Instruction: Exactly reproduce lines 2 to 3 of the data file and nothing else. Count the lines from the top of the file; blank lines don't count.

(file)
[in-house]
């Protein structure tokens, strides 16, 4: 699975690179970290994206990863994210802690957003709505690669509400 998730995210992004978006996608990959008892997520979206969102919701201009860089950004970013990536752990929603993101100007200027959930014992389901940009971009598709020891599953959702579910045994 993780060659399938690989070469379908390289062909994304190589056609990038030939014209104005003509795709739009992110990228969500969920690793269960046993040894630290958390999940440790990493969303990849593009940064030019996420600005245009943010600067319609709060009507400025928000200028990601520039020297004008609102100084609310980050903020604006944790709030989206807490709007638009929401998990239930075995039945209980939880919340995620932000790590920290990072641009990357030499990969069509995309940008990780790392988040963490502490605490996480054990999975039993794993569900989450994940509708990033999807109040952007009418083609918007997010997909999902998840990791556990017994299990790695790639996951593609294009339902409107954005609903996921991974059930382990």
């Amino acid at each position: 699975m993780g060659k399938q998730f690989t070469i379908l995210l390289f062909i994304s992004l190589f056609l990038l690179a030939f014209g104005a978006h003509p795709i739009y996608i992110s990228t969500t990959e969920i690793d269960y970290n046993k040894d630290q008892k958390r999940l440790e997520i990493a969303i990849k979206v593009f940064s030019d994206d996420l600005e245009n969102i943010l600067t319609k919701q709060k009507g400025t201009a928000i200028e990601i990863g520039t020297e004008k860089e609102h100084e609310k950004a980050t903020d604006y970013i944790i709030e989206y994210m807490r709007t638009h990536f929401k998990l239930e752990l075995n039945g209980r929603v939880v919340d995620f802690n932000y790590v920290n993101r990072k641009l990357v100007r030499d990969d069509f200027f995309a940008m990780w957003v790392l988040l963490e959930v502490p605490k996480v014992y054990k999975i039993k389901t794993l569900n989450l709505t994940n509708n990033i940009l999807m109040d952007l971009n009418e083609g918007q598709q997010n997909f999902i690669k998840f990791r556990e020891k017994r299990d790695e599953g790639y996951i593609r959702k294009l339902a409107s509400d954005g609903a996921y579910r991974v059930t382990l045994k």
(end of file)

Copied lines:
């Protein structure tokens, strides 16, 4: 699975690179970290994206990863994210802690957003709505690669509400 998730995210992004978006996608990959008892997520979206969102919701201009860089950004970013990536752990929603993101100007200027959930014992389901940009971009598709020891599953959702579910045994 993780060659399938690989070469379908390289062909994304190589056609990038030939014209104005003509795709739009992110990228969500969920690793269960046993040894630290958390999940440790990493969303990849593009940064030019996420600005245009943010600067319609709060009507400025928000200028990601520039020297004008609102100084609310980050903020604006944790709030989206807490709007638009929401998990239930075995039945209980939880919340995620932000790590920290990072641009990357030499990969069509995309940008990780790392988040963490502490605490996480054990999975039993794993569900989450994940509708990033999807109040952007009418083609918007997010997909999902998840990791556990017994299990790695790639996951593609294009339902409107954005609903996921991974059930382990």
């Amino acid at each position: 699975m993780g060659k399938q998730f690989t070469i379908l995210l390289f062909i994304s992004l190589f056609l990038l690179a030939f014209g104005a978006h003509p795709i739009y996608i992110s990228t969500t990959e969920i690793d269960y970290n046993k040894d630290q008892k958390r999940l440790e997520i990493a969303i990849k979206v593009f940064s030019d994206d996420l600005e245009n969102i943010l600067t319609k919701q709060k009507g400025t201009a928000i200028e990601i990863g520039t020297e004008k860089e609102h100084e609310k950004a980050t903020d604006y970013i944790i709030e989206y994210m807490r709007t638009h990536f929401k998990l239930e752990l075995n039945g209980r929603v939880v919340d995620f802690n932000y790590v920290n993101r990072k641009l990357v100007r030499d990969d069509f200027f995309a940008m990780w957003v790392l988040l963490e959930v502490p605490k996480v014992y054990k999975i039993k389901t794993l569900n989450l709505t994940n509708n990033i940009l999807m109040d952007l971009n009418e083609g918007q598709q997010n997909f999902i690669k998840f990791r556990e020891k017994r299990d790695e599953g790639y996951i593609r959702k294009l339902a409107s509400d954005g609903a996921y579910r991974v059930t382990l045994k």